Friday 2 January 2015

Bonne Année

Happy New Year Cake. Miam !
The New Year. Who knows what sort of year we will have. Here’s hoping that we will fill it with wonderful moments and lots of family laughter. We stayed up until midnight so that we could let off our legal-in-France fireworks and in equal parts I felt happily juvenile and clandestine sheltering on the balcony whilst my husband went down to the lawn to officiate our proceedings. It was drizzling, not enough to prevent the fuses from igniting but enough to complicate the procedure and add an extra element of danger. He hid under my pearly pink golf umbrella with the lighter and a firework until there was a flame and then bolted backwards, removing the umbrella just in time to stop him emulating Mary Poppin’s graceful umbrella-flying feat.

When we started the quiet was tangible. An occasional car passed in the street and a man was out walking his dog but the majority of shutters were closed and lights appeared to be out. Out of respect for the calmness we attempted to be quiet, but the only fireworks that were compliant were a couple of pretty, gyrating crackers with quickly extinguished bursts of light, the rest were impressively loud, many flying through the wet branches of the tall pine trees and exploding loudly in the sky above. Several ricocheted back down to the ground and others appeared to chase my husband in a manically vengeful dance. He was rediscovering the forbidden pleasures of his youth and my son, having never seen fireworks up close was reversing the adult-child relationship, calling out several times to his father to be careful. After a few too many close calls and with his level of anxiety building my son's tone changed, ‘That’s enough now, Daddy!'  ‘Just one more,’ said several times over, came the busily engrossed parental reply.

With the promise of more fireworks the next night we persuaded my husband inside only to search in vain for what we had felt sure would be spectacular Parisian fireworks on the television.  Cabaret/talk shows were the go. Yearning for something less 'Gallically' serious or at least that we could understand without extensive prior French entertainment history, we hunted down one of our favourite Eddi Izard comedy routines. It gently mocked the simplistic uselessness of the phrases learnt in French class at school and the exaggerated ‘souris est sous la chaise’ and 'singe est sur la branche’ were as puerile as expected and effortlessly succeeded once again in producing out-of-proportion mirth. As always Izzard concluded that the only way he was ever going to be able to fluently drop these memorized, beautifully pronounced schoolboy gems casually into conversation with a gaulois puffing French man was to go to France with a chair, a mouse and a monkey and stroll around heavily wooded areas. Look it up. Be prepared for laughter.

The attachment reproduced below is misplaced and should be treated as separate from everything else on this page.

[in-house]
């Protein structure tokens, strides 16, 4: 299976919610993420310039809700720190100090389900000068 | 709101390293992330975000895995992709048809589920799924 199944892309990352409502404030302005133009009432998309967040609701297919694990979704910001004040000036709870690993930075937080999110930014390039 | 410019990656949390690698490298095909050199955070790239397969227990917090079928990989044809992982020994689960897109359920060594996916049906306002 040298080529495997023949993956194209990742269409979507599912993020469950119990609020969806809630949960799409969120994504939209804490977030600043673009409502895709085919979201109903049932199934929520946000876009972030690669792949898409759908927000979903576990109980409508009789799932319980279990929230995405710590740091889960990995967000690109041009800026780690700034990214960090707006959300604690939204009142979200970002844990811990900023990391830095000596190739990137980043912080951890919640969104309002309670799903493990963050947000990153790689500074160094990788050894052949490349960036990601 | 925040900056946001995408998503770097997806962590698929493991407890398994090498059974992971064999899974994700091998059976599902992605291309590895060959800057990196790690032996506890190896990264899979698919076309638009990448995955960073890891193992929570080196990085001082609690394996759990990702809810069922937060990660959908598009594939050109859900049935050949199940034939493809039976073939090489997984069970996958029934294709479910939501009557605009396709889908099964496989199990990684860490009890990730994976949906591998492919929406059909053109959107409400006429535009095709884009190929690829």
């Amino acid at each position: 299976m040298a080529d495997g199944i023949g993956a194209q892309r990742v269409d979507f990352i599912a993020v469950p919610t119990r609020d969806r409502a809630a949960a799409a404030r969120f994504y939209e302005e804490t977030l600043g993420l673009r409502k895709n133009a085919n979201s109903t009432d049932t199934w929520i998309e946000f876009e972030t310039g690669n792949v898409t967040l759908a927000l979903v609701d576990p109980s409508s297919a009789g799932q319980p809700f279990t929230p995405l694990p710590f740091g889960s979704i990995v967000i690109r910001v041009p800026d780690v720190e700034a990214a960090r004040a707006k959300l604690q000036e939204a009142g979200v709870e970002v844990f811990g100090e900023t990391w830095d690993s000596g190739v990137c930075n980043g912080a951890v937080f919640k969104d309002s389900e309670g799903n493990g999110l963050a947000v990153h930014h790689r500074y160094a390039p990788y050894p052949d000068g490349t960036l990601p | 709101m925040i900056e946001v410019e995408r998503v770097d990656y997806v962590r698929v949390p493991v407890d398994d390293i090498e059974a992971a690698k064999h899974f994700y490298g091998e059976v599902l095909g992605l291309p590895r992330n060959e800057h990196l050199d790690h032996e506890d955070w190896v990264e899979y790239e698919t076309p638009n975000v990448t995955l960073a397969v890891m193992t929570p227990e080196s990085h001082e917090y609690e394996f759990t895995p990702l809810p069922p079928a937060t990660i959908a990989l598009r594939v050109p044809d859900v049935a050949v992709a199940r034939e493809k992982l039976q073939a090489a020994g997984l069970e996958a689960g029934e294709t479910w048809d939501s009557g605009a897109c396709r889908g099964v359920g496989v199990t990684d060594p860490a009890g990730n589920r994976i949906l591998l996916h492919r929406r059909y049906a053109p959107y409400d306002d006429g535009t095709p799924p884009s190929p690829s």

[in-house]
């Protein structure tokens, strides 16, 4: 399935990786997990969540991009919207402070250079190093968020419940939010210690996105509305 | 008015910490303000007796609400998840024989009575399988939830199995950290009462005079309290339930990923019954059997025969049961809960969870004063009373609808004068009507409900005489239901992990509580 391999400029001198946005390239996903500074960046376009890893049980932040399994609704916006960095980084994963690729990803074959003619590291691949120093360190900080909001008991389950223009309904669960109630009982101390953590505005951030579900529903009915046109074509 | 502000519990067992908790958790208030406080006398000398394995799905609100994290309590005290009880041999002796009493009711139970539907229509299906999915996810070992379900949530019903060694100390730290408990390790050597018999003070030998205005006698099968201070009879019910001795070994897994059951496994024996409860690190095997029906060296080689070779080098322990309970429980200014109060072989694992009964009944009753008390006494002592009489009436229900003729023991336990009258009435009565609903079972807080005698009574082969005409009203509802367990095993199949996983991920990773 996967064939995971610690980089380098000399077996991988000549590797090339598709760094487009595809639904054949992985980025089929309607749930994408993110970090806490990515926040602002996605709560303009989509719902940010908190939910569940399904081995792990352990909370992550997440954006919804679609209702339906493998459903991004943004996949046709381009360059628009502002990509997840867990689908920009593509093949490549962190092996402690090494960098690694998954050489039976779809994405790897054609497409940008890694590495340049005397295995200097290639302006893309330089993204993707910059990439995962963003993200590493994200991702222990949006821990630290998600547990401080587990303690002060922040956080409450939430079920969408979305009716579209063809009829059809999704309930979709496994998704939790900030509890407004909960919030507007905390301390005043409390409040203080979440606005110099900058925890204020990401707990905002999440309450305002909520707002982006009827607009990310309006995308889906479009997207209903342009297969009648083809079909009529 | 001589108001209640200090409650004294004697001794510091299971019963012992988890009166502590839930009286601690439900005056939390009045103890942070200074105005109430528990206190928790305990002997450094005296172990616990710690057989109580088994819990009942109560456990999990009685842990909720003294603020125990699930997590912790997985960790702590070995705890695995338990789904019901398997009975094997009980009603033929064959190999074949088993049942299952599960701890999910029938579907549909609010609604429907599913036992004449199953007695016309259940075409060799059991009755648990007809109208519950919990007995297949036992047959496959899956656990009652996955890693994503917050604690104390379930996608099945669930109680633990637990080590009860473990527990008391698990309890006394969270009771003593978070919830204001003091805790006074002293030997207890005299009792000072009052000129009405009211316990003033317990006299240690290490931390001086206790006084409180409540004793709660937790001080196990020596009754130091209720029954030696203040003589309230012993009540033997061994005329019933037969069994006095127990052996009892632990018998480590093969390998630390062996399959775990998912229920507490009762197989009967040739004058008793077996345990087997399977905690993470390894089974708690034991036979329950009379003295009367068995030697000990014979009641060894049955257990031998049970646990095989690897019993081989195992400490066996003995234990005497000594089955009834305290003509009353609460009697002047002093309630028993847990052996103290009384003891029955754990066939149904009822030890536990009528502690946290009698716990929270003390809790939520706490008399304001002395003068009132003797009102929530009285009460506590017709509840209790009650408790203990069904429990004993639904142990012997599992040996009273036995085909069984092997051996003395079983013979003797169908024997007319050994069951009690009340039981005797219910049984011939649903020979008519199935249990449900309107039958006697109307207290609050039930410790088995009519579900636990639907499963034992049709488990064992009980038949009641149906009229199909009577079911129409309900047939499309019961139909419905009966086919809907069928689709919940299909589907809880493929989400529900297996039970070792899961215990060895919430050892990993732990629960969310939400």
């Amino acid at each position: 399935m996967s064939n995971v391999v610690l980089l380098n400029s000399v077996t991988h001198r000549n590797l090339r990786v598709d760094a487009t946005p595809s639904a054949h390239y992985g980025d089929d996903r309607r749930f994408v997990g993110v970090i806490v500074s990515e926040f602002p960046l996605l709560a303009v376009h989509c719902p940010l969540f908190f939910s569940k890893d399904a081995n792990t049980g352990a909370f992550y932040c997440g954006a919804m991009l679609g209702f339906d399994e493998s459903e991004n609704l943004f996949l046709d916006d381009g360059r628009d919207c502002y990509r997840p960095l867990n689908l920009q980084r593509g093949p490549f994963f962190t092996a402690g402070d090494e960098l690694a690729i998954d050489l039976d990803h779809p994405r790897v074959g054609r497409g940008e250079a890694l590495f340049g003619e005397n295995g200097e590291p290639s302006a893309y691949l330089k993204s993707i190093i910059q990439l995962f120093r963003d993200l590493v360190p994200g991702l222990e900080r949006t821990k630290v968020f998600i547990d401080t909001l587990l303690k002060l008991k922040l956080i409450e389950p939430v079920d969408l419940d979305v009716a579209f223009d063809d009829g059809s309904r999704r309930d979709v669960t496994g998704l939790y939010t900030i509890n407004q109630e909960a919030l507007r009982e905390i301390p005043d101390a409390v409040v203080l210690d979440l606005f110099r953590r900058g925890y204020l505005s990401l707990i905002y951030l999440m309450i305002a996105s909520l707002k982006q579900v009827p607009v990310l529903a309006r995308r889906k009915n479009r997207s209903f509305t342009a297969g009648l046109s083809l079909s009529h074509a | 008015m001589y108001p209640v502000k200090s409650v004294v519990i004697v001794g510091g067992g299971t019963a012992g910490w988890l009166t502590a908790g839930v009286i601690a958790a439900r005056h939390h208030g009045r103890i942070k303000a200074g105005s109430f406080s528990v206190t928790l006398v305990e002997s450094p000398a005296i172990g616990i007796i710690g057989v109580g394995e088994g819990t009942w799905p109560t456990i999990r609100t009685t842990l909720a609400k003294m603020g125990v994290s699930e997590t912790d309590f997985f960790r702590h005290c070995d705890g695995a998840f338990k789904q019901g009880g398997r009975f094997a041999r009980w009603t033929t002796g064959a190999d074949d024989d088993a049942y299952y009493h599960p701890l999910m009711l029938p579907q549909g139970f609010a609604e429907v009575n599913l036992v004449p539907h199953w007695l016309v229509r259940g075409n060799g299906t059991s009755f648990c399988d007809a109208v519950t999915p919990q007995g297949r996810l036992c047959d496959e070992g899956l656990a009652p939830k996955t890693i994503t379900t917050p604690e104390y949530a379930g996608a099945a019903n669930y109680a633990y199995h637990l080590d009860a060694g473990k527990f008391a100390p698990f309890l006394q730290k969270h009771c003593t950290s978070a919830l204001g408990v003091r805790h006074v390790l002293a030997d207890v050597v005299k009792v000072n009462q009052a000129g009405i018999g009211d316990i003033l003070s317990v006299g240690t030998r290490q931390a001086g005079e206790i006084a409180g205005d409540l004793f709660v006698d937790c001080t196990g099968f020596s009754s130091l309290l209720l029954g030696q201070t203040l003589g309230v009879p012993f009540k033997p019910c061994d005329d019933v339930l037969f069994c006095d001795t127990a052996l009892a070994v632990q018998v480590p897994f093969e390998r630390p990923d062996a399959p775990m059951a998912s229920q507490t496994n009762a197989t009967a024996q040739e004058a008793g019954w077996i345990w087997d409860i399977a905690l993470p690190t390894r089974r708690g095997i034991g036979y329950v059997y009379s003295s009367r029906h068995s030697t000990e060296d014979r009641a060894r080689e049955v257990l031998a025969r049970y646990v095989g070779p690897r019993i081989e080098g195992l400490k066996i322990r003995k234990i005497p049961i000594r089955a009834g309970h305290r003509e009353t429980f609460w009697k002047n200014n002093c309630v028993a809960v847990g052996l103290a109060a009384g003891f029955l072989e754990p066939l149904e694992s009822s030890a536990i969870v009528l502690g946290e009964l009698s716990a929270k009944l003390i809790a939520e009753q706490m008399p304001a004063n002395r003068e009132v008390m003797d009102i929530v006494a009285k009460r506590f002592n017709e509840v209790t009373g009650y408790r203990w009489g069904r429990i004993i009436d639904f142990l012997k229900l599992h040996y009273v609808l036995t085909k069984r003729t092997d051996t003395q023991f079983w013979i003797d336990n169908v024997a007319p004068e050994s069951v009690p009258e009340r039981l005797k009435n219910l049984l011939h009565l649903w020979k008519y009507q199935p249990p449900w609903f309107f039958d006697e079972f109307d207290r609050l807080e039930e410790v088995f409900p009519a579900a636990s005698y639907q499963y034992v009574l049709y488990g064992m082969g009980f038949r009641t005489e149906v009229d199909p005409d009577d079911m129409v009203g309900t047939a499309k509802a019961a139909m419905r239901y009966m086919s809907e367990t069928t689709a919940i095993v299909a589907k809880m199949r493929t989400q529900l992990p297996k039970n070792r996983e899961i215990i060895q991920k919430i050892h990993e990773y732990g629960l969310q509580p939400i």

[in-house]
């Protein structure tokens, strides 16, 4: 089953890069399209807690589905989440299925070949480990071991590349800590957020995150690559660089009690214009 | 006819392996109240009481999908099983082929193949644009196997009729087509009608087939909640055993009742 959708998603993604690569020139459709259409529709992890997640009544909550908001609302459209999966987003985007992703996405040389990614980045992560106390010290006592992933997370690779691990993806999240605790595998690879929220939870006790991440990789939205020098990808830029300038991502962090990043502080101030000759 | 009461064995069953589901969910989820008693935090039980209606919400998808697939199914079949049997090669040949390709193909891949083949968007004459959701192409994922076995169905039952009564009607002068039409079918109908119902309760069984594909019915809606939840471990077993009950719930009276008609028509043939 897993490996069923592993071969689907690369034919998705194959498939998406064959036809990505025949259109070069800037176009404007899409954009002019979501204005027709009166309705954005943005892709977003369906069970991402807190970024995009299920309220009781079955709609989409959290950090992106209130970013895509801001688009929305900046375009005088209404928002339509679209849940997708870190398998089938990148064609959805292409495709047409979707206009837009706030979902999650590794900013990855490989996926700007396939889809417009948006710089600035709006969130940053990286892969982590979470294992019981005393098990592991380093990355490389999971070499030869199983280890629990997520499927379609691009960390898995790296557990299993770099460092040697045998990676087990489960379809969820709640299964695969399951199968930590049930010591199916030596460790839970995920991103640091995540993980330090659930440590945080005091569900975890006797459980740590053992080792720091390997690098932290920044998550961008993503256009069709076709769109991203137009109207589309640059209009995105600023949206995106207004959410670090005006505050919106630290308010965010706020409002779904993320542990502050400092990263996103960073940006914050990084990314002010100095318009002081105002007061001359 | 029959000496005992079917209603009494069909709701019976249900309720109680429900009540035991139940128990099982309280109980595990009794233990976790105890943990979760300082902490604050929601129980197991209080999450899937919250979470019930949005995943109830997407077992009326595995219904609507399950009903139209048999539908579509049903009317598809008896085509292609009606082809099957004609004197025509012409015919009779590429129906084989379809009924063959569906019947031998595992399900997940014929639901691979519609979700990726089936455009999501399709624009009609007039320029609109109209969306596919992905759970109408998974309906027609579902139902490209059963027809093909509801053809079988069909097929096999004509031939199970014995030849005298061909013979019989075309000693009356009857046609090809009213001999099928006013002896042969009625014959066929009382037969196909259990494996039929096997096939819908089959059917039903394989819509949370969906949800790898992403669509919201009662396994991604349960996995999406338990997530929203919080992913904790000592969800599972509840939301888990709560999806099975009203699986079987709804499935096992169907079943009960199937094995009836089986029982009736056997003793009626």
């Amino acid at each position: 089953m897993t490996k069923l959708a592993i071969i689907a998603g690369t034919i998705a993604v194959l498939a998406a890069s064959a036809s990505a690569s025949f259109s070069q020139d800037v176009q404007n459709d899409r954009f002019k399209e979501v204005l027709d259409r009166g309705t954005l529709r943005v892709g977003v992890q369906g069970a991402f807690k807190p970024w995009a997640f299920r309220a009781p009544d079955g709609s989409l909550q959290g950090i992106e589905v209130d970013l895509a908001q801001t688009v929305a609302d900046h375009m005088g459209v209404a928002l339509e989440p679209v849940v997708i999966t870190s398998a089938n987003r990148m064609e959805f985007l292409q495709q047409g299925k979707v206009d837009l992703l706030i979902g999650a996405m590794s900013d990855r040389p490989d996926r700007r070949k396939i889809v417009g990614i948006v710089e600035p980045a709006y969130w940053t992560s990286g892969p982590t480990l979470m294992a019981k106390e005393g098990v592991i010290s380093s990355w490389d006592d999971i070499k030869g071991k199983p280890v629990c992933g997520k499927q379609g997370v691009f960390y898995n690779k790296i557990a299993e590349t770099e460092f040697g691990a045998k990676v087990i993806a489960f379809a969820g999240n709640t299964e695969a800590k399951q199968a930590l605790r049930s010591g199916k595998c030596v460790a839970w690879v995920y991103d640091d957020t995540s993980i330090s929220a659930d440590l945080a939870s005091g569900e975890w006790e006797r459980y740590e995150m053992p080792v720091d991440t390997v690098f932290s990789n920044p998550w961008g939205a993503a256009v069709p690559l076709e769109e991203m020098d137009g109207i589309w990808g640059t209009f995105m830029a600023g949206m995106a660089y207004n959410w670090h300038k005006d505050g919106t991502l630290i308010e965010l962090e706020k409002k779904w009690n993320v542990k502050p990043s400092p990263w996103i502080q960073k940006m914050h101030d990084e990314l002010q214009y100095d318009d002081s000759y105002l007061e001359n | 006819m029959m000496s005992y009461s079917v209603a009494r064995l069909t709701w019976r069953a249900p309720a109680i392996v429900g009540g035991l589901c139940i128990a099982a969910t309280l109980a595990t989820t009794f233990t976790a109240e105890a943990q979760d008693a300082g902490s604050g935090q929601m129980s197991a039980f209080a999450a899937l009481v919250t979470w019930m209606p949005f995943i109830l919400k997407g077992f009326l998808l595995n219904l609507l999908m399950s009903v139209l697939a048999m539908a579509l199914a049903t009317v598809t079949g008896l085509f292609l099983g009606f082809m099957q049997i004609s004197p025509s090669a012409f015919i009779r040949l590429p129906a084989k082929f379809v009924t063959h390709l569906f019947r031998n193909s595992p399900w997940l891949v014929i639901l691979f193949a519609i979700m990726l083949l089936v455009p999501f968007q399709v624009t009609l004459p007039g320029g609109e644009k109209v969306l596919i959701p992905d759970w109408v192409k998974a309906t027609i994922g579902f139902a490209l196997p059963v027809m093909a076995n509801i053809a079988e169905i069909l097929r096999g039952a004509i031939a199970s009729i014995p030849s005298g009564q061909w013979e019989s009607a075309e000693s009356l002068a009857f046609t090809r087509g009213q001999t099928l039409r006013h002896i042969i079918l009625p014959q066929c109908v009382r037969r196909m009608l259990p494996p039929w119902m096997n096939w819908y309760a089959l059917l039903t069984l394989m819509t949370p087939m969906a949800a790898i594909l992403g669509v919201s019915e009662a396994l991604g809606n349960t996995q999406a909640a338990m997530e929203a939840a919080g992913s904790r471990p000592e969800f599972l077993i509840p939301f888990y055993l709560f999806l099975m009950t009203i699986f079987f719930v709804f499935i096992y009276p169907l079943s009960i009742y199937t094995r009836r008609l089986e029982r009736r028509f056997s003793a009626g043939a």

Our last two New Year’s Eves here in France have been slightly more eventful. Last year in the afternoon of the last day of the year we stumbled across a poster advertising a family celebration starting at 6pm in the small ski station of Chinaillon near Le Grand Bornand. The timing was perfect for us as we were hosting dinner with my sister at 8pm. Carefully we drove up the icy roads, expecting to find a few lonely strays in the street but struggled to find a carpark due to the large numbers present and nearly missed the downhill flame descent on skis. The flames snaked their way down the slope opposite the village, shining vividly in the darkness of the evening. Free hot wine was being served in the street and a DJ, perched on a platform above us, exhorted us all to get warm and dance to a selection of pop and French traditional songs. It didn't matter that we didn't recognise half of the tunes, we were swept up anyway into the spontaneously formed human circles, arms linked following as best we could the intricate dance steps performed with complete assurance despite the crowds, icy roads and free-flowing alcohol. The short festival culminated in a spectacular fireworks display on the hill opposite which, in short bursts, lit up the snow covered slope, the spire of the church and the clusters of miniature-looking chalets.

The year before, we were very newly arrived in Annecy and did not expect to know enough people to be invited out. Circumstances lead to us having a perfect evening lakeside around a bonfire and with new friends. Our troubles began when we headed home at three o’clock in the morning and found our house locked, as expected, but bolted internally, preventing us from using our key to get in. Our 16 year-old niece visiting from Australia was ostensibly babysitting. Boy, she must either have been taking revenge for not being out at her own New Year's Eve party or have been in a very deep sleep. No amount of yelling through the keyhole into the downstairs corridor just under her bedroom, throwing rotten quinces up at her window from the ground around the tree in the garden or ringing her mobile number roused her. We kept at it for an hour despite the freezing cold and eventually, out of fear of reprisals from our village neighbours, my husband and I retreated to our car where we fell into a half-prone deep slumber still dressed in our coats, bonnets, gloves and scarves with the engine and car heater on. 

Around 6am my husband tried again with grim determination and the more conventional method of knocking loudly on the front door. This time he got a response but no remorse or sympathy from the well-rested one as we trudged silently through the house straight into the warmth and comfort of bed. I’ve had late celebrations before and not got to bed until later than on that particular morning but never before have I had to sleep in the car in the carport, dreaming of the inaccessible luxury of my bed only a few metres away. Happy New Year indeed!

Those Quinces !

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